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View Diary: My Photo Journal of the DC March (247 comments)

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  •  Precisely (4.00)
    Dear lawsond:

    We, as US citizens, supposedly have representation in Congress & only have political redress here as pertaining to congressional abilities to provide mandated checks upon the power of the executive (that is, BushCo) as described in the US Constitution. However, in recent years & for a number of reasons -- including outright Mafia-style intimidation by instruments of the majority party --  this mandate has basically been abandoned.

    So, in short, we do not have a functioning representative government at this time. The results are as you see it.

    We did not, as a nation, vote to elect George W. Bush as president in 2000 (the Bush-friendly Supreme Court did that) & there is questionable validity to his re-election in 2004. Even if the election is eventually proven valid (if the issue happens to come up some time), Bush was elected by all of about 16% of  our citizens.

    That said, a terrific number of us have been taking to the streets, contacting our congressional representatives, educating ourselves & others as to the true functioning of the Bush regime since before the 2000 debacle. The complicity of a Bush-friendly corporate media complicity hasn't helped one iota.  

    Drop your suppositions about the 'power of the people' in the US to directly influence the functioning of our 'democracy'  & you might understand the current situation a bit better.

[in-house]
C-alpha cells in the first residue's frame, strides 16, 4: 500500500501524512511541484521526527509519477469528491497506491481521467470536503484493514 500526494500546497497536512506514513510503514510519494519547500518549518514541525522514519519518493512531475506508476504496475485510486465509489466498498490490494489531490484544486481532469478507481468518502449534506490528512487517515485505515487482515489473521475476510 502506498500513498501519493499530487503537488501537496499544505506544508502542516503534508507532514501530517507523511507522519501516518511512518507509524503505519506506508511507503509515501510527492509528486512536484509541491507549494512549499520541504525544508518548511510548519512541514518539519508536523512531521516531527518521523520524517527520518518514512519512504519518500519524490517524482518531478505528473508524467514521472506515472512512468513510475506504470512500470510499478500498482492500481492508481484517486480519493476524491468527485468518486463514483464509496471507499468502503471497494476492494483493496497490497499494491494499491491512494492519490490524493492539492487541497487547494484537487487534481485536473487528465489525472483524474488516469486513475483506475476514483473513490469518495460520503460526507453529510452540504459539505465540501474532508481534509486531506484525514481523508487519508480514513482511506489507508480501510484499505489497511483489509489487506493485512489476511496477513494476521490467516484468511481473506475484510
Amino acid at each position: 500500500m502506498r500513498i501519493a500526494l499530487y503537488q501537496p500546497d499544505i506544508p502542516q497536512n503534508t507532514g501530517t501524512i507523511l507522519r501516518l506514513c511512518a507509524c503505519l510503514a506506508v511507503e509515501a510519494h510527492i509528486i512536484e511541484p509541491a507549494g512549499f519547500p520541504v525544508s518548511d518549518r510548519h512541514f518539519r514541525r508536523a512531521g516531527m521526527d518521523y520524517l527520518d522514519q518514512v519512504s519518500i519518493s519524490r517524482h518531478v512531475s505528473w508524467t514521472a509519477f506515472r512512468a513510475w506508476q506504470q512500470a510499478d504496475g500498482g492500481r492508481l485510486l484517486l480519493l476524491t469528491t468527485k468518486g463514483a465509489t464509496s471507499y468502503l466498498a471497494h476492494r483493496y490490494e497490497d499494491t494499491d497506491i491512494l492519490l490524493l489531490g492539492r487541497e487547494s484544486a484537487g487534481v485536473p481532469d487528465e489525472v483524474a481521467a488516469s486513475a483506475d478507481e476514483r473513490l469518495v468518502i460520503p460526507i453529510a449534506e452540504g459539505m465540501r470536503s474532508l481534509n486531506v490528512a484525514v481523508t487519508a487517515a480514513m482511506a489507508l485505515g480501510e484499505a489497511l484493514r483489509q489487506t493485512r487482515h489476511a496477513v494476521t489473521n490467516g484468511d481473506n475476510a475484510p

•  thank you! (none)
      thank you for that.
      my question "explain please?" was not rhetorical and i truly am looking for answers.
      your explanation was helpful.
      the american political machine is a fearsome beast and influencning or changing it is, i understand, like pulling a u-turn with a cruise ship.
      however, that doesn't help the millions of iraqis picking their way through the ruins of THEIR country.
      i guess what i really want to know is when you talk about "peace now" do you mean peace in iraq or ohio...at home?
      •  'Peace now' (none)
        I can answer you on a personal basis only, lawsond.  Others might answer differently.

        With regards to the position of the US in creating & managing societal stability in Iraq, one is apt to assume two things: that a) this is an actual objective of the current administration (doubtful, imo, even given its short-sightedness & historical myopia) & b) that the continual presence of the US as an occupying force can in any way achieve this. My opinion on this second question is negative. At this point I believe stability is beyond the powers of the occupation to achieve, regardless.

        As for peace in either Iraq or Ohio, I don't see it as an either/or question. Imho, peace is a matter of economic self-determination, a systemic functionality of the means of representational governance & the continued vitality of communal culture, meaning that individual citizens are conscious of their civic responsibilities in the functionality of the whole for their own ultimate benefit.